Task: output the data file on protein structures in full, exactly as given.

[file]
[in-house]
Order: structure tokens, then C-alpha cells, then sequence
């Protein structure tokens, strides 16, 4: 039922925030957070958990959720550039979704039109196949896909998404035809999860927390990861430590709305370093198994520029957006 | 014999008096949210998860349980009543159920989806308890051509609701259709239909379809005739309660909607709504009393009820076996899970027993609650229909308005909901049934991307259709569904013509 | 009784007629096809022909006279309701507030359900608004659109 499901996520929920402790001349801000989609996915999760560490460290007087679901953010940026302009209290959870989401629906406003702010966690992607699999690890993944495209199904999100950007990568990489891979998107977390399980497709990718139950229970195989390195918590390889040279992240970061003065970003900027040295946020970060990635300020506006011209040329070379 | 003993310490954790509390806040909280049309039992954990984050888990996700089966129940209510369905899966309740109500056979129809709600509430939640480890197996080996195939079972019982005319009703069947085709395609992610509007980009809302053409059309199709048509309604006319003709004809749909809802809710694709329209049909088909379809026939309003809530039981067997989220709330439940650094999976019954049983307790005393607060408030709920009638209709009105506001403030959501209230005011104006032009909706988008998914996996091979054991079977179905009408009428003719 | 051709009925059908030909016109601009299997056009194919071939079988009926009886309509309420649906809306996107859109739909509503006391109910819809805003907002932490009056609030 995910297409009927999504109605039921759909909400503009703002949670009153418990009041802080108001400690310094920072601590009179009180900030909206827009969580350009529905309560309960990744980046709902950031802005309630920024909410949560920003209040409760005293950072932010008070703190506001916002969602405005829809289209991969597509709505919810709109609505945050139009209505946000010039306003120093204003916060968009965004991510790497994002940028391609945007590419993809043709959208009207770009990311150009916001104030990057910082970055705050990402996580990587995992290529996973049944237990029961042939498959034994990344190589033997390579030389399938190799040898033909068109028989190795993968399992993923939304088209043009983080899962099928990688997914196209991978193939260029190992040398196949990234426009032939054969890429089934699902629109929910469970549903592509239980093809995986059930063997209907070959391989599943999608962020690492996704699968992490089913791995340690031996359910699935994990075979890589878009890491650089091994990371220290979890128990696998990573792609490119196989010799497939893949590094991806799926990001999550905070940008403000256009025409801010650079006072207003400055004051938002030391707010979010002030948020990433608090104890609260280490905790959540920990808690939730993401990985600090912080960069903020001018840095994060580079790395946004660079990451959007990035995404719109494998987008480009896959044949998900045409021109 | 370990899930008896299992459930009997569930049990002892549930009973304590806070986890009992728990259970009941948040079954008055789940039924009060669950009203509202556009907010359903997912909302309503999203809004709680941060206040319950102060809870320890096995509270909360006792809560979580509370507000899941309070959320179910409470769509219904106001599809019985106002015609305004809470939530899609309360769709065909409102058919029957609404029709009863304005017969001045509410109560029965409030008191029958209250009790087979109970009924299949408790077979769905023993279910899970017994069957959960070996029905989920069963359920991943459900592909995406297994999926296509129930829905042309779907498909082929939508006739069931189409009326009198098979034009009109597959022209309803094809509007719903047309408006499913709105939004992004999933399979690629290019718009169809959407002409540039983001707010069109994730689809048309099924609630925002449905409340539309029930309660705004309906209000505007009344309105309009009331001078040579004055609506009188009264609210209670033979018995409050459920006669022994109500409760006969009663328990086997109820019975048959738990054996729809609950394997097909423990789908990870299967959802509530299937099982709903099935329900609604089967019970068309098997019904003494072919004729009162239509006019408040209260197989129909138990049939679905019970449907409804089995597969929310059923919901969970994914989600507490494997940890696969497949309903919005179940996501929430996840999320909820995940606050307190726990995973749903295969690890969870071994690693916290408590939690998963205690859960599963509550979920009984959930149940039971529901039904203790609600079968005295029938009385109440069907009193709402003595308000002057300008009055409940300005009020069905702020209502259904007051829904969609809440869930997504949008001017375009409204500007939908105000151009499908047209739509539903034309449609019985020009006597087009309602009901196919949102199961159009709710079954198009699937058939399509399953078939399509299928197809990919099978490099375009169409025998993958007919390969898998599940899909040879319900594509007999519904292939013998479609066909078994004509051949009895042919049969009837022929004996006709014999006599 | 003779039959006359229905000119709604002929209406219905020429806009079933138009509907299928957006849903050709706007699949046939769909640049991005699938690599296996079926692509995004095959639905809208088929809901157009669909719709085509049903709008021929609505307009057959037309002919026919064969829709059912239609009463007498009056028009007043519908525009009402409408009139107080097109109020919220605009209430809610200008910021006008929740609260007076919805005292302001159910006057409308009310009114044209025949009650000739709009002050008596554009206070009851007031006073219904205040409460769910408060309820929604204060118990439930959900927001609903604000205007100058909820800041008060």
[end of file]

[in-house]
Order: structure tokens, then C-alpha cells, then sequence
């Protein structure tokens, strides 16, 4: 039922925030957070958990959720550039979704039109196949896909998404035809999860927390990861430590709305370093198994520029957006 | 014999008096949210998860349980009543159920989806308890051509609701259709239909379809005739309660909607709504009393009820076996899970027993609650229909308005909901049934991307259709569904013509 | 009784007629096809022909006279309701507030359900608004659109 499901996520929920402790001349801000989609996915999760560490460290007087679901953010940026302009209290959870989401629906406003702010966690992607699999690890993944495209199904999100950007990568990489891979998107977390399980497709990718139950229970195989390195918590390889040279992240970061003065970003900027040295946020970060990635300020506006011209040329070379 | 003993310490954790509390806040909280049309039992954990984050888990996700089966129940209510369905899966309740109500056979129809709600509430939640480890197996080996195939079972019982005319009703069947085709395609992610509007980009809302053409059309199709048509309604006319003709004809749909809802809710694709329209049909088909379809026939309003809530039981067997989220709330439940650094999976019954049983307790005393607060408030709920009638209709009105506001403030959501209230005011104006032009909706988008998914996996091979054991079977179905009408009428003719 | 051709009925059908030909016109601009299997056009194919071939079988009926009886309509309420649906809306996107859109739909509503006391109910819809805003907002932490009056609030 995910297409009927999504109605039921759909909400503009703002949670009153418990009041802080108001400690310094920072601590009179009180900030909206827009969580350009529905309560309960990744980046709902950031802005309630920024909410949560920003209040409760005293950072932010008070703190506001916002969602405005829809289209991969597509709505919810709109609505945050139009209505946000010039306003120093204003916060968009965004991510790497994002940028391609945007590419993809043709959208009207770009990311150009916001104030990057910082970055705050990402996580990587995992290529996973049944237990029961042939498959034994990344190589033997390579030389399938190799040898033909068109028989190795993968399992993923939304088209043009983080899962099928990688997914196209991978193939260029190992040398196949990234426009032939054969890429089934699902629109929910469970549903592509239980093809995986059930063997209907070959391989599943999608962020690492996704699968992490089913791995340690031996359910699935994990075979890589878009890491650089091994990371220290979890128990696998990573792609490119196989010799497939893949590094991806799926990001999550905070940008403000256009025409801010650079006072207003400055004051938002030391707010979010002030948020990433608090104890609260280490905790959540920990808690939730993401990985600090912080960069903020001018840095994060580079790395946004660079990451959007990035995404719109494998987008480009896959044949998900045409021109 | 370990899930008896299992459930009997569930049990002892549930009973304590806070986890009992728990259970009941948040079954008055789940039924009060669950009203509202556009907010359903997912909302309503999203809004709680941060206040319950102060809870320890096995509270909360006792809560979580509370507000899941309070959320179910409470769509219904106001599809019985106002015609305004809470939530899609309360769709065909409102058919029957609404029709009863304005017969001045509410109560029965409030008191029958209250009790087979109970009924299949408790077979769905023993279910899970017994069957959960070996029905989920069963359920991943459900592909995406297994999926296509129930829905042309779907498909082929939508006739069931189409009326009198098979034009009109597959022209309803094809509007719903047309408006499913709105939004992004999933399979690629290019718009169809959407002409540039983001707010069109994730689809048309099924609630925002449905409340539309029930309660705004309906209000505007009344309105309009009331001078040579004055609506009188009264609210209670033979018995409050459920006669022994109500409760006969009663328990086997109820019975048959738990054996729809609950394997097909423990789908990870299967959802509530299937099982709903099935329900609604089967019970068309098997019904003494072919004729009162239509006019408040209260197989129909138990049939679905019970449907409804089995597969929310059923919901969970994914989600507490494997940890696969497949309903919005179940996501929430996840999320909820995940606050307190726990995973749903295969690890969870071994690693916290408590939690998963205690859960599963509550979920009984959930149940039971529901039904203790609600079968005295029938009385109440069907009193709402003595308000002057300008009055409940300005009020069905702020209502259904007051829904969609809440869930997504949008001017375009409204500007939908105000151009499908047209739509539903034309449609019985020009006597087009309602009901196919949102199961159009709710079954198009699937058939399509399953078939399509299928197809990919099978490099375009169409025998993958007919390969898998599940899909040879319900594509007999519904292939013998479609066909078994004509051949009895042919049969009837022929004996006709014999006599 | 003779039959006359229905000119709604002929209406219905020429806009079933138009509907299928957006849903050709706007699949046939769909640049991005699938690599296996079926692509995004095959639905809208088929809901157009669909719709085509049903709008021929609505307009057959037309002919026919064969829709059912239609009463007498009056028009007043519908525009009402409408009139107080097109109020919220605009209430809610200008910021006008929740609260007076919805005292302001159910006057409308009310009114044209025949009650000739709009002050008596554009206070009851007031006073219904205040409460769910408060309820929604204060118990439930959900927001609903604000205007100058909820800041008060």